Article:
His family, his friend Engels, and the oppressed working class evidently engrossed all Marx’s affection. He had little or none to spare for other people, especially ideological opponents. (Though, to be fair, the latter were often very provoking fools and scoundrels.) In particular, he was rather free -- in private -- with anti-Semitic remarks. Manuel quotes several unpleasant specimens, which will embarrass Marx’s admirers and delight his detractors. Manuel’s conclusion on this score is scrupulously qualified but is still, I believe, overstated: “There are plausible elements in the conjecture that the self-hate of Marx, who lived in constant denial of being a Jew, when turned outward was transformed into a universal rage against the existing order of society, and bred a utopian fantasy of redemption.” The reasons Marx offered in Capital the Communist Manifesto and elsewhere seem to me quite sufficient to account for any amount of rage against the existing order of society.
Manuel is less rewarding on Marx’s thought than on his life. Disappointingly, he seems inclined to accept -- or at any rate, disinclined to dispute -- the conventional wisdom, according to which Marxism has long since been falsified in theory and, in practice, produced the Gulag. For the conventional wisdom is wrong on both counts.
Certainly Marx expected that a proletarian revolution would put an end to capitalism well before 1995. That expectation was mistaken, but this hardly does away with his theory. The point of that theory was to describe the historical trajectory, the “laws of motion,” of capitalism; it was an immense extrapolation. Among the tendencies he identified: 1) The concentration of capital within and then across industries. 2) The dwindling importance of the entrepreneur, the artisan, the small farmer, the shopkeeper, and all other instances of economic self-sufficiency. 3) The encroachment of market relations and market logic on family life, social life, culture, and the professions. 4) The erosion of local identities, traditions, and allegiances through the irresistible penetration of the world economy. 5) Periodic spasms of economic devastation, sometimes global in scope. Though gradual or intermittent, all these tendencies are inexorable and fundamental. Others have observed them, but only Marx has explained them.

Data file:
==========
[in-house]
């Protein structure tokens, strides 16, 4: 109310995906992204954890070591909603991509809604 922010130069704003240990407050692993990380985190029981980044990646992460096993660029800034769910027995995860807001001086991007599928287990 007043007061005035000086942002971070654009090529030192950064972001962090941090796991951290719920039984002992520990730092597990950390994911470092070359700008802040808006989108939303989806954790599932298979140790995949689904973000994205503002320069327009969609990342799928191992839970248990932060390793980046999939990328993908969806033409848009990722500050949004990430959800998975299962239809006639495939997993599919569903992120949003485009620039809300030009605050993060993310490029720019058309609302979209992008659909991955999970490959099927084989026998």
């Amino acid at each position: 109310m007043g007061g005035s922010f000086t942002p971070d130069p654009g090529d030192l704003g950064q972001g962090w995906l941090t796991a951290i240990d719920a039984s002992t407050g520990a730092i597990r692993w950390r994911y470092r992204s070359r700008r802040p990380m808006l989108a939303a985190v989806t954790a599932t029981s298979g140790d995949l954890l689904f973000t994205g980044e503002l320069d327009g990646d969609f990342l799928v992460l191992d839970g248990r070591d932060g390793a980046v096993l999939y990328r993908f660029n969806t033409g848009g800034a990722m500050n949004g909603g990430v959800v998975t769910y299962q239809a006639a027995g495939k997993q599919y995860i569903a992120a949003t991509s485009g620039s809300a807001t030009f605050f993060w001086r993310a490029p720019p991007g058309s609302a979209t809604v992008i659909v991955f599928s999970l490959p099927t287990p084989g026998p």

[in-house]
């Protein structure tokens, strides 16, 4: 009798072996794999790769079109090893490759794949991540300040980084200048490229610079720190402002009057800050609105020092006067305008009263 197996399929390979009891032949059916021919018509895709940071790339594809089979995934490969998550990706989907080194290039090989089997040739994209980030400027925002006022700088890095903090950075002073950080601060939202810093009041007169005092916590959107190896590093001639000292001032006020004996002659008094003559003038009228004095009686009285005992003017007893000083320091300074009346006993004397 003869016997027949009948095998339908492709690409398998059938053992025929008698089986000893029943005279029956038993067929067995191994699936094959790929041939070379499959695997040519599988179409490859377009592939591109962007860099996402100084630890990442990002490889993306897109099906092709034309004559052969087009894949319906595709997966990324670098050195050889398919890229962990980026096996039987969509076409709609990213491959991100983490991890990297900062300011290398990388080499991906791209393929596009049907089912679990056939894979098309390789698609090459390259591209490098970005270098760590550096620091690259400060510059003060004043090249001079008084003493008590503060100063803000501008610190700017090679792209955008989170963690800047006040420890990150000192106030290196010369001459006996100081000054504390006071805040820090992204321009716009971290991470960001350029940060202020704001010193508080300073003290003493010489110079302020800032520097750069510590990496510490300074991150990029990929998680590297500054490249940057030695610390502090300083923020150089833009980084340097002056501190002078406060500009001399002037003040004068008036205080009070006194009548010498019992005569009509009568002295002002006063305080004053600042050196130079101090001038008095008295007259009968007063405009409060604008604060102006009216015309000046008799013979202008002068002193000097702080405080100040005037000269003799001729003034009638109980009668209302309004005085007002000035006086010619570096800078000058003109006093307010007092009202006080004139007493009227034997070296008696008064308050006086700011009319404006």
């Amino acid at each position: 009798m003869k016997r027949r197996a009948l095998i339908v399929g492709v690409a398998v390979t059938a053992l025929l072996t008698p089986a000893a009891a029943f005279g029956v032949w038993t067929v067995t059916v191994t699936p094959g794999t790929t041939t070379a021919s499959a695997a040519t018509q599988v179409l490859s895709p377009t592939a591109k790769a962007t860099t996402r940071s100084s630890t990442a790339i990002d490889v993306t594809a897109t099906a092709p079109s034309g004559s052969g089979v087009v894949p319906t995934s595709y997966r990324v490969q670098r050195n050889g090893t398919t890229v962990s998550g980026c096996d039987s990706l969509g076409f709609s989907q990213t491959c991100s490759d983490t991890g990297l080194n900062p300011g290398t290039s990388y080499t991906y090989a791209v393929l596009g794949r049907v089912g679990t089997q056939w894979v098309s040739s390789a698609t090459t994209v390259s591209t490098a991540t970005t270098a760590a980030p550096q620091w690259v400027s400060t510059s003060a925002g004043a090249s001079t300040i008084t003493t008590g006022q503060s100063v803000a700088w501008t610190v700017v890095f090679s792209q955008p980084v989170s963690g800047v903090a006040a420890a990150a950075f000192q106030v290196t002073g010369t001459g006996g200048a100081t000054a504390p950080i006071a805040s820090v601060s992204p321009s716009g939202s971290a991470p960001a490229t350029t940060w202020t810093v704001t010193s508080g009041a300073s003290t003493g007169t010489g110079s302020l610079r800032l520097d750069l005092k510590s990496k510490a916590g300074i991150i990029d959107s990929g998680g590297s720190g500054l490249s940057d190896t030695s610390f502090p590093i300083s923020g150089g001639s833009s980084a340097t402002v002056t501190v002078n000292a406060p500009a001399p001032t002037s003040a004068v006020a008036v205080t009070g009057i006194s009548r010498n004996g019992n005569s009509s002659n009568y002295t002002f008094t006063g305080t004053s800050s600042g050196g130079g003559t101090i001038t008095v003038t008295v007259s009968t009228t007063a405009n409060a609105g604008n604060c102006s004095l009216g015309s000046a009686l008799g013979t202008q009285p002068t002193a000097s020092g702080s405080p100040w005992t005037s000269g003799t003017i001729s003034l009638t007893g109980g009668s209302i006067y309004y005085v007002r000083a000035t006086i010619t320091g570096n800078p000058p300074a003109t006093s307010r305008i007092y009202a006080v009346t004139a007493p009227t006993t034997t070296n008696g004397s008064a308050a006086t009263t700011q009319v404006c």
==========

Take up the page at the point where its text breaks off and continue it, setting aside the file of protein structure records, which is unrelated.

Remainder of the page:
As for the purported relation between Marx and totalitarianism, Manuel acknowledges: “One could take the position that there never was an inherent connection between the philosophy Marx developed in Berlin, Paris, Cologne, and London and the economic-political apparatus imposed upon Russia and China by revolutionary leaders primarily motivated by a resolve to seize and entrench themselves in power.” Manuel himself does not take this position, but his reasons are unconvincing. Stalinism and Maoism are certainly a great and terrible lesson. But they shouldn’t warn us off Marxism.
In a brief and moving “Envoi,” or coda, Manuel calls himself a “skeptical utopian” and recommends “for the sufferings of Karl Marx the exile, ... compassion; for his elaborate theoretical system, benign doubt and perhaps selective approval; for the abominable practices instituted in his name, loathing.” It is an elegant and humane formulation, an engagingly conciliatory gesture by the author toward his famously irascible and uncompromising subject.